Just last week, former Secretary of State and current member of the College Football Playoff selection committee Condoleezza Rice along with fellow member and Pac-12 Commissioner Larry Scott squashed any talk of expanding the playoffs.

Four is good, but eight is better.

Just last week, former Secretary of State and current member of the College Football Playoff selection committee Condoleezza Rice along with fellow member and Pac-12 Commissioner Larry Scott squashed any talk of expanding the playoffs.

Both think that the four-team field is the perfect setup for college football.

Rice went on to say, "I feel pretty strongly about four now because I thought that the rivalry weekend--that Saturday after Thanksgiving--almost felt like a play-in game. I agree that if it got much larger, I don't think you would have that momentum coming out of the regular season, so it's the best possible scenario."

Scott echoed that sentiment and said that he didn't see "any movement to expand beyond four."

Look, I'm forever grateful that college football finally took a step into the 21st century and introduced a playoff for Division-I teams. It was decades upon decades long overdue.

It didn't make much sense to have every sport known to man decided by playoffs--even Division II and III football--but to have Division I use their own set of senseless and archaic rules.

For a while there, I seriously doubted that I would ever see a playoff in my lifetime, but it finally happened, and I'm tremendously thankful for that.

And for now, I'm fine with there being just four teams. Like they say, you have to crawl before you can walk. You have to walk before you can run.

I understand that it's a lot to ask to go from no playoff system to an eight-team operation. So, to get our feet wet and to work out the kinks, four is reasonable here in the playoffs' infancy stage.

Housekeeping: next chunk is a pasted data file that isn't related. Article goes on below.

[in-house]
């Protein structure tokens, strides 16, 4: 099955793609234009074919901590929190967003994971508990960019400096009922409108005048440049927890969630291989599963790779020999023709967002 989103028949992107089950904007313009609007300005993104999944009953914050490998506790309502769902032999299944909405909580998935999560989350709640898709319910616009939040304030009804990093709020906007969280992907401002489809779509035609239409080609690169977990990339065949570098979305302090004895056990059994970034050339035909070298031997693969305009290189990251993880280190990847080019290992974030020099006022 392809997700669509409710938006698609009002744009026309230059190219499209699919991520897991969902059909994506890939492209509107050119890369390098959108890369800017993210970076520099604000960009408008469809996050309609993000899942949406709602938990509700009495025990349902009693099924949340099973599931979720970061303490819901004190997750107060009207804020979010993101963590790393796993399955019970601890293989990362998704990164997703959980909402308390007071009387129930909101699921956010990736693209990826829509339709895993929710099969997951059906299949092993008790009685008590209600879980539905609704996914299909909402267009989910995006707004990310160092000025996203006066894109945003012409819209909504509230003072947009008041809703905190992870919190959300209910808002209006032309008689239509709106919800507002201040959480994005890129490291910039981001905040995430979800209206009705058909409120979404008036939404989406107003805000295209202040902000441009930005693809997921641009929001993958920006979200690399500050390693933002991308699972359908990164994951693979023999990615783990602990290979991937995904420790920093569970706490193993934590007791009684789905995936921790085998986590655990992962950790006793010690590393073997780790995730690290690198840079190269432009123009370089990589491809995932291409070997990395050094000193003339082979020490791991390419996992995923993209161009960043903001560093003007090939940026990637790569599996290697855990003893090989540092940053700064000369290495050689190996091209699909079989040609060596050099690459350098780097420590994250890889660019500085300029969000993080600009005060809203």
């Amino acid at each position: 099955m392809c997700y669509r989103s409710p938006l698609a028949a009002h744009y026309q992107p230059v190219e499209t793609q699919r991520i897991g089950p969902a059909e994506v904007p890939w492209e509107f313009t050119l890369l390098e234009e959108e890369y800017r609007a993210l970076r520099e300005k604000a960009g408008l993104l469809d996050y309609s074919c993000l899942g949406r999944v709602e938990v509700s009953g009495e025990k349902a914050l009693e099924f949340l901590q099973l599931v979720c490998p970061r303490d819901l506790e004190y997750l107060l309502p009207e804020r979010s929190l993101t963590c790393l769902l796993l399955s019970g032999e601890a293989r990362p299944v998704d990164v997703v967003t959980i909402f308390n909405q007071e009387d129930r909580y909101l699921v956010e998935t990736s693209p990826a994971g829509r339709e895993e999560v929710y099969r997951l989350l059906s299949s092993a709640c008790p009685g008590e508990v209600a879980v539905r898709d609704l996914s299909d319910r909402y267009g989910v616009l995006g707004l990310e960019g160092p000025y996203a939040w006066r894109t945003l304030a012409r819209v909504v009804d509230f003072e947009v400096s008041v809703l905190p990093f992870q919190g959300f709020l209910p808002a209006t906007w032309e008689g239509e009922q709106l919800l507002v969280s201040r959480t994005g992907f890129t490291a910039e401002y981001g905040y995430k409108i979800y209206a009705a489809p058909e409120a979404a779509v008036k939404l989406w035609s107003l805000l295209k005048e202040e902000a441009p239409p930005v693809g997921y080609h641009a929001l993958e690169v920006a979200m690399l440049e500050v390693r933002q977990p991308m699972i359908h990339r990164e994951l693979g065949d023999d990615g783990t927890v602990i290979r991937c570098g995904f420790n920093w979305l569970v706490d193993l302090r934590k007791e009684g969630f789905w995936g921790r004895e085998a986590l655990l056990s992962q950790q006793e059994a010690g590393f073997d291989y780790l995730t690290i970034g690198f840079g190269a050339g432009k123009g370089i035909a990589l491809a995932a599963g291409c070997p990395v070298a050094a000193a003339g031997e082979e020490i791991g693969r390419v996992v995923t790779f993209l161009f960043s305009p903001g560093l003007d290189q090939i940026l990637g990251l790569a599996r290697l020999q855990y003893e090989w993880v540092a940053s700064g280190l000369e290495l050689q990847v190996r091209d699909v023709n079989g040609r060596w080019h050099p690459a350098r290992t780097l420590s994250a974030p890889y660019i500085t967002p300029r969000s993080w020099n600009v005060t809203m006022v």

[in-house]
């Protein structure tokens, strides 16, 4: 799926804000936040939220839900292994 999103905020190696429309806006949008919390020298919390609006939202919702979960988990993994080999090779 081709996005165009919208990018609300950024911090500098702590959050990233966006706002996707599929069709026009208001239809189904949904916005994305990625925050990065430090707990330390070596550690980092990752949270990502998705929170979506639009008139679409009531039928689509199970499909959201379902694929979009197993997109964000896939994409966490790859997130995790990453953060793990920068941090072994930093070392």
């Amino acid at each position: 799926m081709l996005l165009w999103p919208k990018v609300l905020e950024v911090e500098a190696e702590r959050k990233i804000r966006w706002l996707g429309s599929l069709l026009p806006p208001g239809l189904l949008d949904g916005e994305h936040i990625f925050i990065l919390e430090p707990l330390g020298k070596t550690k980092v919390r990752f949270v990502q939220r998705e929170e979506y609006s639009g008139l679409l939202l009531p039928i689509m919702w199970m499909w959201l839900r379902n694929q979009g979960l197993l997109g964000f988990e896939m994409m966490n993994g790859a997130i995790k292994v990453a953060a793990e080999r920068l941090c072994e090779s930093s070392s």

However, we can't afford to stay at four forever. Once we get a hang of this, we have to expand.

No, I'm not asking for all kinds of automatic bids and double-digit selections. I'm not asking for a March Madness-type of scenario.

I'm simply suggesting that the playoff field needs to balloon to eight. To me, eight is the perfect number for a college football playoff. I've been saying this for over a decade now--long before the playoff ever seemed possible.

Rice and other members of the committee have argued that the expansion would water down the game and take away from the excitement of the season, but that's the same thing people said before the four-team playoff was implemented.

Finishing in the top eight is no small task--especially in cut-throat conferences like the SEC and Pac-12.

Most teams that would squeeze into the field would either be undefeated or only sporting one loss. Maybe one or two teams with strong resumés might barely get in with two losses to their names.

Either way, it wouldn't be easy getting into the mix. It's never easy winning 10 and 11 games--even if you're a proven super-power.

Look at this past season. In the top eight, there was one undefeated team, five one-loss teams and only two schools with a pair of losses.

Sixth-ranked TCU was left out. They went 12-1 and absolutely destroyed ninth-ranked Ole Miss in the Peach Bowl.

Are you telling me that they wouldn't have had a legitimate chance to win it all if they were included in the playoffs? They were playing just as well as anybody at the end of the season.

Even eighth-ranked Michigan State came from 20 down to upset fifth-ranked Baylor in the Cotton Bowl. Are you going to tell me that they had no chance to make some noise if they were included in the playoff mix?

These teams could have made the postseason even more crazy and suspenseful.

That's why the playoff needs to be pushed to eight teams. That's why it's the perfect number.

Any team in the top eight has a real chance to bring home a title. However, once you get past that top eight, that's when teams' championship potential begins to dwindle.

Ole Miss, Arizona and Kansas State were ranked nine, 10 and 11 this past season. It's pretty safe to say that those teams wouldn't have stacked up in the playoffs--especially after their bowl performances.

Scott went on to say that in order to expand the playoffs, the "Power Five" conferences would have to be granted automatic bids--which would water things down.

I don't understand this reasoning at all. Why would there need to be automatic bids for an eight-team playoff?

It's simple. Don't grant any freebees. Keep it how it is right now--just double the content. The committee will pick the eight best teams in the country--regardless of conference affiliation.

I'm not asking for 64. I'm not asking for 32 or even 16, but eight would sure be great.